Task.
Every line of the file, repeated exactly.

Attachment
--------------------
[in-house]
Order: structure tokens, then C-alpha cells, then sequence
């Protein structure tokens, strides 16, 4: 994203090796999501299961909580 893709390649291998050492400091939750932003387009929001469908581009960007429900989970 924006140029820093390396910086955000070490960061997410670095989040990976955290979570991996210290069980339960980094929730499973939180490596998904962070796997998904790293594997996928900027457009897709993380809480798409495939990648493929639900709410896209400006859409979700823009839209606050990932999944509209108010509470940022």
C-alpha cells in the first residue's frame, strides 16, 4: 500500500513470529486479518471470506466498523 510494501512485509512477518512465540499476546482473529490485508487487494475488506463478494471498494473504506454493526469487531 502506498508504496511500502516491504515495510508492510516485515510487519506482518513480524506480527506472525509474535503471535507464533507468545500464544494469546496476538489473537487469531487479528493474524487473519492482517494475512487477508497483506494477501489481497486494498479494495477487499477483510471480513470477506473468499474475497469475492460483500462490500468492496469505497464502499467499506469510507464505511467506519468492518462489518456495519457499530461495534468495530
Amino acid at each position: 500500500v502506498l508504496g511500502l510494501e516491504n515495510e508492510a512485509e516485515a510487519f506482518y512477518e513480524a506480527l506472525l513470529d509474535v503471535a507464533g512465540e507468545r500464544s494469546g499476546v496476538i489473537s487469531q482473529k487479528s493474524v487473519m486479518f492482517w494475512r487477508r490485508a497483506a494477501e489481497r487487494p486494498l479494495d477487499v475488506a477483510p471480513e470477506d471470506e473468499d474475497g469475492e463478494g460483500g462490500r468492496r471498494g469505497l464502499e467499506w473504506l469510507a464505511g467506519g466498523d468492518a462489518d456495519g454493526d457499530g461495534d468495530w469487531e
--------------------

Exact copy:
[in-house]
Order: structure tokens, then C-alpha cells, then sequence
């Protein structure tokens, strides 16, 4: 994203090796999501299961909580 893709390649291998050492400091939750932003387009929001469908581009960007429900989970 924006140029820093390396910086955000070490960061997410670095989040990976955290979570991996210290069980339960980094929730499973939180490596998904962070796997998904790293594997996928900027457009897709993380809480798409495939990648493929639900709410896209400006859409979700823009839209606050990932999944509209108010509470940022």
C-alpha cells in the first residue's frame, strides 16, 4: 500500500513470529486479518471470506466498523 510494501512485509512477518512465540499476546482473529490485508487487494475488506463478494471498494473504506454493526469487531 502506498508504496511500502516491504515495510508492510516485515510487519506482518513480524506480527506472525509474535503471535507464533507468545500464544494469546496476538489473537487469531487479528493474524487473519492482517494475512487477508497483506494477501489481497486494498479494495477487499477483510471480513470477506473468499474475497469475492460483500462490500468492496469505497464502499467499506469510507464505511467506519468492518462489518456495519457499530461495534468495530
Amino acid at each position: 500500500v502506498l508504496g511500502l510494501e516491504n515495510e508492510a512485509e516485515a510487519f506482518y512477518e513480524a506480527l506472525l513470529d509474535v503471535a507464533g512465540e507468545r500464544s494469546g499476546v496476538i489473537s487469531q482473529k487479528s493474524v487473519m486479518f492482517w494475512r487477508r490485508a497483506a494477501e489481497r487487494p486494498l479494495d477487499v475488506a477483510p471480513e470477506d471470506e473468499d474475497g469475492e463478494g460483500g462490500r468492496r471498494g469505497l464502499e467499506w473504506l469510507a464505511g467506519g466498523d468492518a462489518d456495519g454493526d457499530g461495534d468495530w469487531e